We use constant-sized polynomial commitments to obtain a highly-efficient vector commitment (VC) scheme.

An aggregatable subvector commitment (aSVC) scheme is a vector commitment (VC) scheme that can aggregate multiple proofs into a single, small subvector proof. In this paper, we formalize aSVCs, give an eficient construction in prime-order groups from constant-sized polynomial commitments and use it to bootstrap a highly-eﬃcient stateless cryptocurrency.

Our aSVC supports (1) computing all n O(1)-sized proofs in O(n log n) time, (2) updating a proof in O(1) time and (3) aggregating b proofs into an O(1)-sized subvector proof in O(b log^2{b}) time. Importantly, our scheme has an O(n)-sized proving key, an O(1)-sized verification key and O(1)-sized update keys. In contrast, previous schemes with constant-sized proofs in prime-order groups either (1) require O(n^2) time to compute all proofs, (2) require O(n)-sized update keys to update proofs in O(1) time, or (3) do not support aggregating proofs. Furthermore, schemes based on hidden-order groups either (1) have larger concrete proof size and computation time, or (2) do not support proof updates.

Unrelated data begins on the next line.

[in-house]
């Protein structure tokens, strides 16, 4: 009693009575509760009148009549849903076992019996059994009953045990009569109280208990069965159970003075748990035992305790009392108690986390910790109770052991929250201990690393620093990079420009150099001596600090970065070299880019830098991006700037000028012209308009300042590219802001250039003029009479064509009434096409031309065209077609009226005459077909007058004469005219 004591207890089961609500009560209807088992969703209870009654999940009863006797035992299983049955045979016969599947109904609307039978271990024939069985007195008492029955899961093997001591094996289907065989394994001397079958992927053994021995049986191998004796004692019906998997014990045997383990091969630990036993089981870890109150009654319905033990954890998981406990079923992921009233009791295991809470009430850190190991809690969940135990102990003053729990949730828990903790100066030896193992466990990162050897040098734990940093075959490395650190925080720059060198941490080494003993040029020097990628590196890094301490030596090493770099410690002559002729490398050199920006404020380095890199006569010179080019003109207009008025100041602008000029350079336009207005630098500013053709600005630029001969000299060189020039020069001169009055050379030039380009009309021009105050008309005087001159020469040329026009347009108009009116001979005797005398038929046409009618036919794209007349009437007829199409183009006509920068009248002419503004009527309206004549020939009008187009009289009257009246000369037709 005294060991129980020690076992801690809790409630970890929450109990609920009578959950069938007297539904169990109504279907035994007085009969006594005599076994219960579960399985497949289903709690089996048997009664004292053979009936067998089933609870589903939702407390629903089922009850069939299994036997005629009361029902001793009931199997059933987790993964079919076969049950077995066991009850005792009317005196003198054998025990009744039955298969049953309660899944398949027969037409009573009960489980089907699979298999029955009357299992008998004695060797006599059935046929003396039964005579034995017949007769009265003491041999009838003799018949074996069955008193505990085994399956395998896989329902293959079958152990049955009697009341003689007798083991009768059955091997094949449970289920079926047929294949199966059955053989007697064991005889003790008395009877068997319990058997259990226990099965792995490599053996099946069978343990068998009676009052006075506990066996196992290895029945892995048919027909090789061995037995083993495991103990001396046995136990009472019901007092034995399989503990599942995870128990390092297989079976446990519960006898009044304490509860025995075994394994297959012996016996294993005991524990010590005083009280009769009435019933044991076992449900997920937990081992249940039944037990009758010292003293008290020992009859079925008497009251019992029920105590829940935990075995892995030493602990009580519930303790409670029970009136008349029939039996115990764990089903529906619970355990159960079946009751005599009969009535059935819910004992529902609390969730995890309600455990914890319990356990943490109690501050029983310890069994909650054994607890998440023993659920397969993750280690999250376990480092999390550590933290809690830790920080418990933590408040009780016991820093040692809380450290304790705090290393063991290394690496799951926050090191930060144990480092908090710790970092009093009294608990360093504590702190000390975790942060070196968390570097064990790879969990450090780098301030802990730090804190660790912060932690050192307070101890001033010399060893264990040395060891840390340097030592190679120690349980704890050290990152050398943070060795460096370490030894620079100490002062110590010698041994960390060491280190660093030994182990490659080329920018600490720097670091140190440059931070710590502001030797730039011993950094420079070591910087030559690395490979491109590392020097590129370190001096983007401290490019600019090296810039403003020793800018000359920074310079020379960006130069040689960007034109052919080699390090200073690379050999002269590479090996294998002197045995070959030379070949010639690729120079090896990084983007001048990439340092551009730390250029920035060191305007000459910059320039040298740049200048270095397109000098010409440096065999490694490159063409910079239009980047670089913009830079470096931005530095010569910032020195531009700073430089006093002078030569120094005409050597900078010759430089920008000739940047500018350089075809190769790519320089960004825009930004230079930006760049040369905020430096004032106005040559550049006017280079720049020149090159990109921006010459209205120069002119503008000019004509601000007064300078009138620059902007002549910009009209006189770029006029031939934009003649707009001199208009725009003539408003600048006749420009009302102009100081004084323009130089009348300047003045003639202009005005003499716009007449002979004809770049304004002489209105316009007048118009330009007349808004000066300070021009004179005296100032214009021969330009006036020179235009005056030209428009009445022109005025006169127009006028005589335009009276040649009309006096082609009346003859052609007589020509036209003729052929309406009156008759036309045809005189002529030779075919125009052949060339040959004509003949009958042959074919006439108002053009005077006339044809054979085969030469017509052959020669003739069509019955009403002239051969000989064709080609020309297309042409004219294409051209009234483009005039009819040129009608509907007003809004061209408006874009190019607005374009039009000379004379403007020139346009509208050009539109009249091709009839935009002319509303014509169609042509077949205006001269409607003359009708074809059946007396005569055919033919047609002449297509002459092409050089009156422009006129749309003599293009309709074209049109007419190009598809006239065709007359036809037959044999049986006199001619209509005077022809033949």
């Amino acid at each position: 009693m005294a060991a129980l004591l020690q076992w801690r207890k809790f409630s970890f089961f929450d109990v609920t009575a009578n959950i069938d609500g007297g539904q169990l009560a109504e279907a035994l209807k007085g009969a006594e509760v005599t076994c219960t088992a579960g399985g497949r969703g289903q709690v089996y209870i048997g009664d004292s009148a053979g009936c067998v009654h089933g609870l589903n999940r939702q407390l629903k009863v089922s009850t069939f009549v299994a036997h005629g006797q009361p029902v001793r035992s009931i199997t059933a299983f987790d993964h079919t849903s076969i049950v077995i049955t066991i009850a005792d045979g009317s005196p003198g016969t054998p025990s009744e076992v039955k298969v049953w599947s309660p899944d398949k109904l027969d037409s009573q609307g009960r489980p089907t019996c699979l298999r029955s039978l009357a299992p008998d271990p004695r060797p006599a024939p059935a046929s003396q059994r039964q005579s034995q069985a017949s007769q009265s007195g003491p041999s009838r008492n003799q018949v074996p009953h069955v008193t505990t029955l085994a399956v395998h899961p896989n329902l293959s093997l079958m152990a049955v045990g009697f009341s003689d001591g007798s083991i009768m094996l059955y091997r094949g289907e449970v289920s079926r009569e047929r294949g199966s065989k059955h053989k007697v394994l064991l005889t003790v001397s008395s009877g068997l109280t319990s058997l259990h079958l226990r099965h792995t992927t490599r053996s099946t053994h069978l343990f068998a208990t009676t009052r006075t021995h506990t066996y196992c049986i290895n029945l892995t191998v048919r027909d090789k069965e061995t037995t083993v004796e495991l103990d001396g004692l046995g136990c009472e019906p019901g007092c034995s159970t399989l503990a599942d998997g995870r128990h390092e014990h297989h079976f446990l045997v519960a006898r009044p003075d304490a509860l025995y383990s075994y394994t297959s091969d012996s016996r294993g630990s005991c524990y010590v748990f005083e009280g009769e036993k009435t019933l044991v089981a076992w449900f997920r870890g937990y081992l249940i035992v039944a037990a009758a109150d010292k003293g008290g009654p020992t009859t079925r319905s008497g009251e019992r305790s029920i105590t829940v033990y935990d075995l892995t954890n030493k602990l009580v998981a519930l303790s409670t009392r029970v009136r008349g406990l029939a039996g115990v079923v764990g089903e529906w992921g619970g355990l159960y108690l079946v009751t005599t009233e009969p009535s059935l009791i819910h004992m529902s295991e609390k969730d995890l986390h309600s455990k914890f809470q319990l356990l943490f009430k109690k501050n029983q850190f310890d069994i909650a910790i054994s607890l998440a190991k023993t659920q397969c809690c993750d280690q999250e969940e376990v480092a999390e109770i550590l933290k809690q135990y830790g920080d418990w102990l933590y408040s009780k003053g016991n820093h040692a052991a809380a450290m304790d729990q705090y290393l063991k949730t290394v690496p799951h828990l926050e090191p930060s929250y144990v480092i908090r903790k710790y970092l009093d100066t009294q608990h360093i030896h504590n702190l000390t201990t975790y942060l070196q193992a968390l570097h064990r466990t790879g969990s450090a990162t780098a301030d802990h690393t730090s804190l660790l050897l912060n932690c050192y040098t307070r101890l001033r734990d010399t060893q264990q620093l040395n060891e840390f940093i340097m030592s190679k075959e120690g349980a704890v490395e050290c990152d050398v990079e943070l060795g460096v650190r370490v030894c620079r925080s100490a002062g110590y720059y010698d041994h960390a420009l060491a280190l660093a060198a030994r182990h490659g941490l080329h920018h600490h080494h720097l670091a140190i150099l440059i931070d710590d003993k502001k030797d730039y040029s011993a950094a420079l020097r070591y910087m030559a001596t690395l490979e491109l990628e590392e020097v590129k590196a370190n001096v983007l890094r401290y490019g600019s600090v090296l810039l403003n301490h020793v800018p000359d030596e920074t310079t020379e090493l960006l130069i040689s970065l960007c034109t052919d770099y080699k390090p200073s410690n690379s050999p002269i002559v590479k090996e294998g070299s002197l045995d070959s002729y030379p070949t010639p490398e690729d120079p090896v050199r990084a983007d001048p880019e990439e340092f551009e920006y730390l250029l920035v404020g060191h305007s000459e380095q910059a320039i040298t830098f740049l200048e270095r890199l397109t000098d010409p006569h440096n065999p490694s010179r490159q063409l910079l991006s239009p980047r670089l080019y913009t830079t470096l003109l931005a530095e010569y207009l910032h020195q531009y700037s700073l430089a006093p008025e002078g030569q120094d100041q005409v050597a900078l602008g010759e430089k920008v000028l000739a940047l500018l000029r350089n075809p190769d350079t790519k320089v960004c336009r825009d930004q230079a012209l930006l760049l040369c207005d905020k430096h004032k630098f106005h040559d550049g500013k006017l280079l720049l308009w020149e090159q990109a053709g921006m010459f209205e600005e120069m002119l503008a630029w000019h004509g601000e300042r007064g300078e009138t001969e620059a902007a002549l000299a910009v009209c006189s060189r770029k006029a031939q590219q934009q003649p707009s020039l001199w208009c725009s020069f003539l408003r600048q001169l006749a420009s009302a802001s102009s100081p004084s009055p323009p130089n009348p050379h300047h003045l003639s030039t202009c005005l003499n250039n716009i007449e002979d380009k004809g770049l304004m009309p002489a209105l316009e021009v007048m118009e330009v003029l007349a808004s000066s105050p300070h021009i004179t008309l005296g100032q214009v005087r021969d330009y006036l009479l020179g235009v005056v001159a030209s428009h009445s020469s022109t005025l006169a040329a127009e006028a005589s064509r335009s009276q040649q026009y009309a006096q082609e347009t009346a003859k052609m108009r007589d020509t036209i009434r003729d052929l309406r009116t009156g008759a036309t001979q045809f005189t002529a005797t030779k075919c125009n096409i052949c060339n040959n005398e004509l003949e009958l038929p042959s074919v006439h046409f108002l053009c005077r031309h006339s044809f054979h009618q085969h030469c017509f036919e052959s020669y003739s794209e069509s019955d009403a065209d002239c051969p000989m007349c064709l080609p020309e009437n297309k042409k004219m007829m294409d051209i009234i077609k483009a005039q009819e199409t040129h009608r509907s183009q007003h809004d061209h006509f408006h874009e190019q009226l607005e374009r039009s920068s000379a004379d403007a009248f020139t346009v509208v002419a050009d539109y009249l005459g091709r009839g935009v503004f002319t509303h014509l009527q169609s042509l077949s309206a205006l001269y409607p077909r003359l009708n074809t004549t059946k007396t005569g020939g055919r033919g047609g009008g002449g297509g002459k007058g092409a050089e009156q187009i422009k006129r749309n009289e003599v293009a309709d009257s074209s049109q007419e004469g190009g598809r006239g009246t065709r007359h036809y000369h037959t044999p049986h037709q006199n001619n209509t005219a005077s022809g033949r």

We use our aSVC to obtain a stateless cryptocurrency with very low communication and computation overheads. Specifically, our constant-sized, aggregatable proofs reduce each block’s proof overhead to just one group element, which is optimal. In contrast, previous work required O(b log n) group elements, where b is the number of transactions per block. Furthermore, our smaller proofs reduce the block verification time from O(b log n) pairings to just two pairings and an O(b)-sized multi-exponentiation. Lastly, our aSVC’s smaller update keys only take up O(b) block space, compared to O(b log n) in previous work. Also, their verifiability reduces miner storage from O(n) to O(1). The end result is a stateless cryptocurrency that concretely and asymptotically outperforms the state of the art.

September, 2020

Conference

Security and Cryptography for Networks